Women are not forced into surrogacy
Columnist Kathleen Parker portrays surrogacy as a business in which women are commoditized as ovens, and views surrogacy as an exploitation of vulnerable women [“The surrogacy industry quagmire,” Opinion, May 28].
If you can choose whom you fall in love with based on what traits you find desirable in another person, then you have every right to choose what traits you find desirable in a surrogate.
No woman is forced into surrogacy; sure, some women may find it more desirable given the compensation, but it is still a choice.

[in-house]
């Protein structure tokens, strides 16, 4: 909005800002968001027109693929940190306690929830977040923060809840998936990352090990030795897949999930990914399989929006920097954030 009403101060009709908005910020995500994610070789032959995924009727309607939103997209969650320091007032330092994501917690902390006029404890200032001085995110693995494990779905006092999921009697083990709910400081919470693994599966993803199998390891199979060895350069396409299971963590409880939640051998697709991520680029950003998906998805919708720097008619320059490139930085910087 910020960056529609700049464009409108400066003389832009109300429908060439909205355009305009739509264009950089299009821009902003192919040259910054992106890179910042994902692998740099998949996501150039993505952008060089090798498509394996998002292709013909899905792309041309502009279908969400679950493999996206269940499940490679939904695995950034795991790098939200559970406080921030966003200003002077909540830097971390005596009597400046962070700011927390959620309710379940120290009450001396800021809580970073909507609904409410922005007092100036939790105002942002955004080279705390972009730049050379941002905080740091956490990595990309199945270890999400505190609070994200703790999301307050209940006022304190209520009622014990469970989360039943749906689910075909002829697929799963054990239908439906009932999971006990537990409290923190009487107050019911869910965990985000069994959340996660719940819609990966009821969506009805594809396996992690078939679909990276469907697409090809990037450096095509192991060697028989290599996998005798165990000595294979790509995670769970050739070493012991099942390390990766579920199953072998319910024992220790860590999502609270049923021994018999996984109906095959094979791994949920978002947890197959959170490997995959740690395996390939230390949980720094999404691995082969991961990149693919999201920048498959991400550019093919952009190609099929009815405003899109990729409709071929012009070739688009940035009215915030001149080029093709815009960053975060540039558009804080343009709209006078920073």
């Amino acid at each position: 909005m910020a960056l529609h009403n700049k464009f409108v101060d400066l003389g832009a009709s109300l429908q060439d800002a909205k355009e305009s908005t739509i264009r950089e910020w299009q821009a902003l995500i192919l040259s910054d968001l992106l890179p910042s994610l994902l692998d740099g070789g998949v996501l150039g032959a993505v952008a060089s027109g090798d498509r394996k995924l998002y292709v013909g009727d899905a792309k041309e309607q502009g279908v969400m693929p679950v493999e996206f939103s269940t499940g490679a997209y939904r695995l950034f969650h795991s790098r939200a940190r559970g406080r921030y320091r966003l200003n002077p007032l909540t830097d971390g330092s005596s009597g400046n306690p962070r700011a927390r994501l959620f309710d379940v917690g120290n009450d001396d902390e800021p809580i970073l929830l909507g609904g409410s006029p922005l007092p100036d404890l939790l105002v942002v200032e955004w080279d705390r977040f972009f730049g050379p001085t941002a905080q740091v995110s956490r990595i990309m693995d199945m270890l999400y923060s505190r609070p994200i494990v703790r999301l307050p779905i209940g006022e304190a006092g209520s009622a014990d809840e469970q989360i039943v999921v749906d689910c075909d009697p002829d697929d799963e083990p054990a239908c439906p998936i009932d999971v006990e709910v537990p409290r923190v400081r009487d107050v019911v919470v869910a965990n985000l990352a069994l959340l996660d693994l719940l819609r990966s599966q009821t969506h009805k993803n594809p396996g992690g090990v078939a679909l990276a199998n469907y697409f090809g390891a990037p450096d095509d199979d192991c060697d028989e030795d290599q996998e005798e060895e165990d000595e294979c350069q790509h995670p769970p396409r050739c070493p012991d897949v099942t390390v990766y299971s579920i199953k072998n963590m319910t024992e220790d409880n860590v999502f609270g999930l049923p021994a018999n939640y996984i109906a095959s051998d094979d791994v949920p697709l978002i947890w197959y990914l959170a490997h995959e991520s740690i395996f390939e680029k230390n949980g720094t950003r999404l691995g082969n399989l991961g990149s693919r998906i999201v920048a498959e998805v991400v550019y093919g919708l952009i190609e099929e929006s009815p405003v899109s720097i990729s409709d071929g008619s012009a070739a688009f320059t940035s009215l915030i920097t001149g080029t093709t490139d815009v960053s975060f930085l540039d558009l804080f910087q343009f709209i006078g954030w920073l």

Parker refers to surrogacy as a way of “bartering and selling babies-to-order,” but the topic of her column is surrogacy, not designer children. If Parker had been writing about designer children, then I would agree that choosing specific genes that a child will be born with violates many human rights. But surrogacy does not violate any human rights in my eyes; there are still genetic decisions left up to the inner workings of the human body.
The ability that we as women have to create human life is precious, and if given the chance — under the right circumstances — I would definitely be a surrogate.
McKenzie Selden, Bellingham